Today’s editorial was originally released on Nov 20, 2007. It is being republished as Steve is at DevConnections.
OMG! The DB if FUBAR.
The sysop added an HDD and did a RAID rebuild OTF. AFAIK, the Vol with the MDFs got wiped for the CRM that runs 24/7.
I’m ROFLMAO. AWHFY? TTYL.
Can you imagine someone talking to you like that. I mean actually speaking with “words” like “T-T-Y-L?”
I saw this article about how most people are speaking English in business today, but with the globalization of many companies, it’s easy to not only mis-communicate, but also offend. And that can be a big problem with not only co-workers, but also customers.
Whether we standardize on English or some other communication, I hope that we continue to keep the skills of our language alive. The new generation of workers, working in shorthands and their own slang, seem to be losing out on the ability to effectively communicate with others. Too often they want to bang something out on a keyboard rather than talking directly to someone.
I’m sure I sound like an old man, lamenting the good old days of paper, ink, and phones without voicemail. However it’s not the shorthand or slang that bothers me as much as the lack of the ability to clearly articulate themselves that plagues many people in the IT world. When I started in this business, it was always an issue communicating because things were so highly technical and few people understood how computers worked. The geeks that could truly make a computer sing had trouble communicating with business users.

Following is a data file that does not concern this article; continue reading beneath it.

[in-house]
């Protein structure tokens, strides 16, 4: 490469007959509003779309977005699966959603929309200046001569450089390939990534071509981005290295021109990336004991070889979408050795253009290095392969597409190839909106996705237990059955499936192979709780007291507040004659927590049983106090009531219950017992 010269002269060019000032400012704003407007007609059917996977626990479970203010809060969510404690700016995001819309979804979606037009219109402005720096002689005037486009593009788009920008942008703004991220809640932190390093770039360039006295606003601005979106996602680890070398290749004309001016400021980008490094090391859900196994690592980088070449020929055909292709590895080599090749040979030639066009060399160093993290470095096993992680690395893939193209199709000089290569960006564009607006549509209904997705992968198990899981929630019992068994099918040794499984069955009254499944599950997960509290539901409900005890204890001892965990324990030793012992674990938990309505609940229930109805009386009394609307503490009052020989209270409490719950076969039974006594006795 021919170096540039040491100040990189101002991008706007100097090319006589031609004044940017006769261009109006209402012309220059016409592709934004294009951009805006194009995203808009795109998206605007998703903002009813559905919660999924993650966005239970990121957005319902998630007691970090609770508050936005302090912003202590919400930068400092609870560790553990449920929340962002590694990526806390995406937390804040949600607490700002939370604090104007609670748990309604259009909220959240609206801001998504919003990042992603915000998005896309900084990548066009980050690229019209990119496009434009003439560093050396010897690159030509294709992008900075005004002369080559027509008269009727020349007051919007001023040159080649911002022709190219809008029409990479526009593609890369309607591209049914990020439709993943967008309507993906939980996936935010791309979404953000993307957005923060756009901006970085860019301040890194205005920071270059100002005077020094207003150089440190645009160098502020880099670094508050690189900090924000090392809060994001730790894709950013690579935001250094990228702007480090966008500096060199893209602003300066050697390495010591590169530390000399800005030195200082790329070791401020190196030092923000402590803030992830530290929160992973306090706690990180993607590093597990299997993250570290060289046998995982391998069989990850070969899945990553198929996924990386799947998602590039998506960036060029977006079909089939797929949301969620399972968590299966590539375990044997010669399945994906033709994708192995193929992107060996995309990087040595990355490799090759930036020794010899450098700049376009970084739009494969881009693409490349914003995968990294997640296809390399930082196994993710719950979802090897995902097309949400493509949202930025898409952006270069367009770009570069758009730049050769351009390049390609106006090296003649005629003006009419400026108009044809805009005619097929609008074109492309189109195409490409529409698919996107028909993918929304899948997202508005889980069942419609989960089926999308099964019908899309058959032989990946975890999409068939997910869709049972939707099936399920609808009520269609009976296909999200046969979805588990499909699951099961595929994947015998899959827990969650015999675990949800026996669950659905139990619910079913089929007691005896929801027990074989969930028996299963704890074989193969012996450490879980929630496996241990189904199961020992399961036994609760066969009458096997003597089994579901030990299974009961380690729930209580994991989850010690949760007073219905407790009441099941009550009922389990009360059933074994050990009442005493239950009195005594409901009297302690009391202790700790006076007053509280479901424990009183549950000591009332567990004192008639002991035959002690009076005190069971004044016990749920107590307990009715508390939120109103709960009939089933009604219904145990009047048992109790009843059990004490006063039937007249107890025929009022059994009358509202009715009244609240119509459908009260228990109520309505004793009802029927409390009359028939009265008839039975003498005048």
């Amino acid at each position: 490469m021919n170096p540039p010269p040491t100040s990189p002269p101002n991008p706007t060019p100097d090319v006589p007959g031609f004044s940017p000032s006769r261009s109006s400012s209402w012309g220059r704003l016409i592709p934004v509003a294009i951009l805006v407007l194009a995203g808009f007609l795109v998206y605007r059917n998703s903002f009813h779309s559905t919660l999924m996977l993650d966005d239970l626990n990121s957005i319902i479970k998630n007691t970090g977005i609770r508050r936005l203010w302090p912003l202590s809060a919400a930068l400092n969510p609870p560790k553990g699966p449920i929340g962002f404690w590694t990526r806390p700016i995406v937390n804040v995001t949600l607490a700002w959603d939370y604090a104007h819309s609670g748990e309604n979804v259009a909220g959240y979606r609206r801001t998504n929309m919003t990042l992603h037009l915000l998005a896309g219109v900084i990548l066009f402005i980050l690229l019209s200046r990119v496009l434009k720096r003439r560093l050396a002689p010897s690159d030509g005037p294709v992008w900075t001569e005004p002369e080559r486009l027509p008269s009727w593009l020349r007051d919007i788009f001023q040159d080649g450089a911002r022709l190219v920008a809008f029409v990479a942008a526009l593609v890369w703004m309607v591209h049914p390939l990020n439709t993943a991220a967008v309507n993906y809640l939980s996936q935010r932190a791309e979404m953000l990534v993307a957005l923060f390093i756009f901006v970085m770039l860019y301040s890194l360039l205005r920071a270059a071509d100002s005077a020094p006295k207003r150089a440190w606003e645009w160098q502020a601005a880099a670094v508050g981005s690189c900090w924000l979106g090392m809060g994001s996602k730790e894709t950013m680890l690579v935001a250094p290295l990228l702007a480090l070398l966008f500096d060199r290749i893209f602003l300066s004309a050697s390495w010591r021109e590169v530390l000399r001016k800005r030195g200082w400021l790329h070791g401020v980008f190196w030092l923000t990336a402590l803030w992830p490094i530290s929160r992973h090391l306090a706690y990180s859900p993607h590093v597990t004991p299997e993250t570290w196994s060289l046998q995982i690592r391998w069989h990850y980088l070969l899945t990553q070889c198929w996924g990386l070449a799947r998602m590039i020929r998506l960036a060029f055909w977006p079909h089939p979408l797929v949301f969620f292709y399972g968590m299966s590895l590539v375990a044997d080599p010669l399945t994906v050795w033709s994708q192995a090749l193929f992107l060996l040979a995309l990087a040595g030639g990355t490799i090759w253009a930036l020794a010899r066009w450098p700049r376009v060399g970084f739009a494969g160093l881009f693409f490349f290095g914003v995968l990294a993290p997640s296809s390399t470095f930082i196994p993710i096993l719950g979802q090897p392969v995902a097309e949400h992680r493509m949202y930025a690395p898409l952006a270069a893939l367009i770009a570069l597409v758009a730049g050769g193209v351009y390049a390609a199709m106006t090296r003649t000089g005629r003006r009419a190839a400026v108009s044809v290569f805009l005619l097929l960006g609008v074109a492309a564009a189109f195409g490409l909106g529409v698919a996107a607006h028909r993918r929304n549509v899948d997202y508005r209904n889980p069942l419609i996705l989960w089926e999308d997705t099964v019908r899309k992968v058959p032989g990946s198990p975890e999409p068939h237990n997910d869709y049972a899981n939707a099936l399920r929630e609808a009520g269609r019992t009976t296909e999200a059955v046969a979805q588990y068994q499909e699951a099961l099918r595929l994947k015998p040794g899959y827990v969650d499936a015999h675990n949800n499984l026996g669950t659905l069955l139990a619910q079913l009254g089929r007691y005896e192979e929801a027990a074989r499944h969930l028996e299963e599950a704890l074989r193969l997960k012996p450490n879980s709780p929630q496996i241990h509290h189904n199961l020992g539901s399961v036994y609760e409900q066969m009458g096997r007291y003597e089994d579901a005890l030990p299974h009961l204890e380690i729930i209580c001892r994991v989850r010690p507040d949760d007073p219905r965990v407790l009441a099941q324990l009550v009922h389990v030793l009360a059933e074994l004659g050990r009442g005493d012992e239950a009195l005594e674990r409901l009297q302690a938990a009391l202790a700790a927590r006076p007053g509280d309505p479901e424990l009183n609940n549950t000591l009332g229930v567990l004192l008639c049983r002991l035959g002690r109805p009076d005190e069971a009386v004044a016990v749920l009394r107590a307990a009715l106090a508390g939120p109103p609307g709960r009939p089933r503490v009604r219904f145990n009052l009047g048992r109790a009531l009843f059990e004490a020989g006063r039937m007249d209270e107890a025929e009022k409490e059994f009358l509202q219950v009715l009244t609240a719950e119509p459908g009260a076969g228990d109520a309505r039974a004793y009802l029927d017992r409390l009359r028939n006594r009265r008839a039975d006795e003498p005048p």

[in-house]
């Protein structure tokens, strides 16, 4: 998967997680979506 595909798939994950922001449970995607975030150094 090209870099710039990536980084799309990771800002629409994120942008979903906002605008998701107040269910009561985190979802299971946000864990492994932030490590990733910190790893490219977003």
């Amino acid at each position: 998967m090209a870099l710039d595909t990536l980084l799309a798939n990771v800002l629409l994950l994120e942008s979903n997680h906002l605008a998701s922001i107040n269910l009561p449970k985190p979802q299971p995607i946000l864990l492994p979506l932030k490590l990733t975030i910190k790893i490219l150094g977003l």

I think the same thing is true today with communication, despite the advances in making computer interations simpler, greater familiarity, and a comfort level with technology by many business users. For every step we’ve made in computing becoming more accepted by users in all aspects of society, we’ve gotten worse in our overall communication skills with acronym and shorthand overload. I almost shudder to think of the text-messaging generation entering the workforce.
Technical jargon is important. It helps us quickly, clearly, and easily communicate with other IT workers with very specific meanings, but it’s not the way that we should communicate with those outside of IT. Even if you are never any type of analyst, designer, architect, it pays to be able to clearly and effectively communicate your ideas, thoughts, and concerns to others.
Save the shorthand and slang for those times when it’s appropriate and be sure that you can communicate using clear and generally accepted English (or your native language) with everyone else you encounter in your career.
The Voice of the DBA Podcasts
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